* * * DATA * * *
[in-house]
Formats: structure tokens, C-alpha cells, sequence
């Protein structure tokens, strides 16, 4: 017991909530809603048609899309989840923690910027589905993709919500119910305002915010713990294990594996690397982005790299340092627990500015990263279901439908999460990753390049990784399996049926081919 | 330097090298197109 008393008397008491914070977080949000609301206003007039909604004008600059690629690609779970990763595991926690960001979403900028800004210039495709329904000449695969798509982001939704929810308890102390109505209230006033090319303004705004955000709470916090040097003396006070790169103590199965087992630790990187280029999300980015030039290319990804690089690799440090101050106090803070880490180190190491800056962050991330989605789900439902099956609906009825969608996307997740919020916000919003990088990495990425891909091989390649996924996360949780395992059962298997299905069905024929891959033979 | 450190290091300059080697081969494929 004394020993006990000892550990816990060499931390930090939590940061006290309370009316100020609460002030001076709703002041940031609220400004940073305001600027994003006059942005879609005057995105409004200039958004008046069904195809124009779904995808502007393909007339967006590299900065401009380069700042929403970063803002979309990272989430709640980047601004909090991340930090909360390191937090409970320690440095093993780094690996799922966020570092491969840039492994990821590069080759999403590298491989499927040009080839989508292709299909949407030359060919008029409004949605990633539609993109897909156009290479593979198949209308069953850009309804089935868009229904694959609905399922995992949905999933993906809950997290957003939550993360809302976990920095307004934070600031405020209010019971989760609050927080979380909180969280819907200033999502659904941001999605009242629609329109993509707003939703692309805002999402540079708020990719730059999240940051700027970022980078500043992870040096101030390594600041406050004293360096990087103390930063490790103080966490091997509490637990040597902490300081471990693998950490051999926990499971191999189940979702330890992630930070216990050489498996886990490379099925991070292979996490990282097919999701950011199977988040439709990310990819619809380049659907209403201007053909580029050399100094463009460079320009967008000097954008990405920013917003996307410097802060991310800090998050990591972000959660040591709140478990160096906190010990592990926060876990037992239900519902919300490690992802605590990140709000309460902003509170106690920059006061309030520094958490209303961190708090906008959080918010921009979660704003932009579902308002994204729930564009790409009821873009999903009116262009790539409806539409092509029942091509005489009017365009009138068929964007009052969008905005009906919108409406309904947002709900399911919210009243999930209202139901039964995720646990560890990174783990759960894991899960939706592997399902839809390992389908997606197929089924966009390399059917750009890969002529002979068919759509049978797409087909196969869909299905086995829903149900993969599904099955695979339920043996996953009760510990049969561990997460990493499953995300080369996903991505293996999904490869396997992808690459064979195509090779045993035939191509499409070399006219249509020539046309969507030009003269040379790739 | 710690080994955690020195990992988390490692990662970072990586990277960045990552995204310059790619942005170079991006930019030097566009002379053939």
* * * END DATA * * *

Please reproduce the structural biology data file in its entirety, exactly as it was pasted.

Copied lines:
[in-house]
Formats: structure tokens, C-alpha cells, sequence
């Protein structure tokens, strides 16, 4: 017991909530809603048609899309989840923690910027589905993709919500119910305002915010713990294990594996690397982005790299340092627990500015990263279901439908999460990753390049990784399996049926081919 | 330097090298197109 008393008397008491914070977080949000609301206003007039909604004008600059690629690609779970990763595991926690960001979403900028800004210039495709329904000449695969798509982001939704929810308890102390109505209230006033090319303004705004955000709470916090040097003396006070790169103590199965087992630790990187280029999300980015030039290319990804690089690799440090101050106090803070880490180190190491800056962050991330989605789900439902099956609906009825969608996307997740919020916000919003990088990495990425891909091989390649996924996360949780395992059962298997299905069905024929891959033979 | 450190290091300059080697081969494929 004394020993006990000892550990816990060499931390930090939590940061006290309370009316100020609460002030001076709703002041940031609220400004940073305001600027994003006059942005879609005057995105409004200039958004008046069904195809124009779904995808502007393909007339967006590299900065401009380069700042929403970063803002979309990272989430709640980047601004909090991340930090909360390191937090409970320690440095093993780094690996799922966020570092491969840039492994990821590069080759999403590298491989499927040009080839989508292709299909949407030359060919008029409004949605990633539609993109897909156009290479593979198949209308069953850009309804089935868009229904694959609905399922995992949905999933993906809950997290957003939550993360809302976990920095307004934070600031405020209010019971989760609050927080979380909180969280819907200033999502659904941001999605009242629609329109993509707003939703692309805002999402540079708020990719730059999240940051700027970022980078500043992870040096101030390594600041406050004293360096990087103390930063490790103080966490091997509490637990040597902490300081471990693998950490051999926990499971191999189940979702330890992630930070216990050489498996886990490379099925991070292979996490990282097919999701950011199977988040439709990310990819619809380049659907209403201007053909580029050399100094463009460079320009967008000097954008990405920013917003996307410097802060991310800090998050990591972000959660040591709140478990160096906190010990592990926060876990037992239900519902919300490690992802605590990140709000309460902003509170106690920059006061309030520094958490209303961190708090906008959080918010921009979660704003932009579902308002994204729930564009790409009821873009999903009116262009790539409806539409092509029942091509005489009017365009009138068929964007009052969008905005009906919108409406309904947002709900399911919210009243999930209202139901039964995720646990560890990174783990759960894991899960939706592997399902839809390992389908997606197929089924966009390399059917750009890969002529002979068919759509049978797409087909196969869909299905086995829903149900993969599904099955695979339920043996996953009760510990049969561990997460990493499953995300080369996903991505293996999904490869396997992808690459064979195509090779045993035939191509499409070399006219249509020539046309969507030009003269040379790739 | 710690080994955690020195990992988390490692990662970072990586990277960045990552995204310059790619942005170079991006930019030097566009002379053939």